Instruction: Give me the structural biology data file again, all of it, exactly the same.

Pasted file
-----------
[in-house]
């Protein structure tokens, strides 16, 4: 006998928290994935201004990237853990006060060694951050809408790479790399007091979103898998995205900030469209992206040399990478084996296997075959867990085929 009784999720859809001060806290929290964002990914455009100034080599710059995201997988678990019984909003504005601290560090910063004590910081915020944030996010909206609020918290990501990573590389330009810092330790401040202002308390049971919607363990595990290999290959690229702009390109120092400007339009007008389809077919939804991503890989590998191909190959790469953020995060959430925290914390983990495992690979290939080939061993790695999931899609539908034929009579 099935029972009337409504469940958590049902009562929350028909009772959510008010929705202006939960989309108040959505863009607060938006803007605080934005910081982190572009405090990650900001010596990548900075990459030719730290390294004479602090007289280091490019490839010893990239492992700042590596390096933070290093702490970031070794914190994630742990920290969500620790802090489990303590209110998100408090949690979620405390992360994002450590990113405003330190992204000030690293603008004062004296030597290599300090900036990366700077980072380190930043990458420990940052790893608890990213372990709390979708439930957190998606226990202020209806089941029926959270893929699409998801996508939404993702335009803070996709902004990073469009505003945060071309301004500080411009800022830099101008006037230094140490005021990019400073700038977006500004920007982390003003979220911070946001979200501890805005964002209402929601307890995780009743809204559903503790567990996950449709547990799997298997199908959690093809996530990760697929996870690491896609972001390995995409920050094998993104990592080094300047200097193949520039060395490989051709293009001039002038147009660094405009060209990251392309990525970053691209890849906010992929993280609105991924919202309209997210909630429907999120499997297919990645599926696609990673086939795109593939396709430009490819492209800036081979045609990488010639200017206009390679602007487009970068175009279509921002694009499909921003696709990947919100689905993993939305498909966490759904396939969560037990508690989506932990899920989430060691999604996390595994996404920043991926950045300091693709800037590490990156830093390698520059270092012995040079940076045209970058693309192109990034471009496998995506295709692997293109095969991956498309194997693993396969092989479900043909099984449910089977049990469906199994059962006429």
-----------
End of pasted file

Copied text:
[in-house]
């Protein structure tokens, strides 16, 4: 006998928290994935201004990237853990006060060694951050809408790479790399007091979103898998995205900030469209992206040399990478084996296997075959867990085929 009784999720859809001060806290929290964002990914455009100034080599710059995201997988678990019984909003504005601290560090910063004590910081915020944030996010909206609020918290990501990573590389330009810092330790401040202002308390049971919607363990595990290999290959690229702009390109120092400007339009007008389809077919939804991503890989590998191909190959790469953020995060959430925290914390983990495992690979290939080939061993790695999931899609539908034929009579 099935029972009337409504469940958590049902009562929350028909009772959510008010929705202006939960989309108040959505863009607060938006803007605080934005910081982190572009405090990650900001010596990548900075990459030719730290390294004479602090007289280091490019490839010893990239492992700042590596390096933070290093702490970031070794914190994630742990920290969500620790802090489990303590209110998100408090949690979620405390992360994002450590990113405003330190992204000030690293603008004062004296030597290599300090900036990366700077980072380190930043990458420990940052790893608890990213372990709390979708439930957190998606226990202020209806089941029926959270893929699409998801996508939404993702335009803070996709902004990073469009505003945060071309301004500080411009800022830099101008006037230094140490005021990019400073700038977006500004920007982390003003979220911070946001979200501890805005964002209402929601307890995780009743809204559903503790567990996950449709547990799997298997199908959690093809996530990760697929996870690491896609972001390995995409920050094998993104990592080094300047200097193949520039060395490989051709293009001039002038147009660094405009060209990251392309990525970053691209890849906010992929993280609105991924919202309209997210909630429907999120499997297919990645599926696609990673086939795109593939396709430009490819492209800036081979045609990488010639200017206009390679602007487009970068175009279509921002694009499909921003696709990947919100689905993993939305498909966490759904396939969560037990508690989506932990899920989430060691999604996390595994996404920043991926950045300091693709800037590490990156830093390698520059270092012995040079940076045209970058693309192109990034471009496998995506295709692997293109095969991956498309194997693993396969092989479900043909099984449910089977049990469906199994059962006429």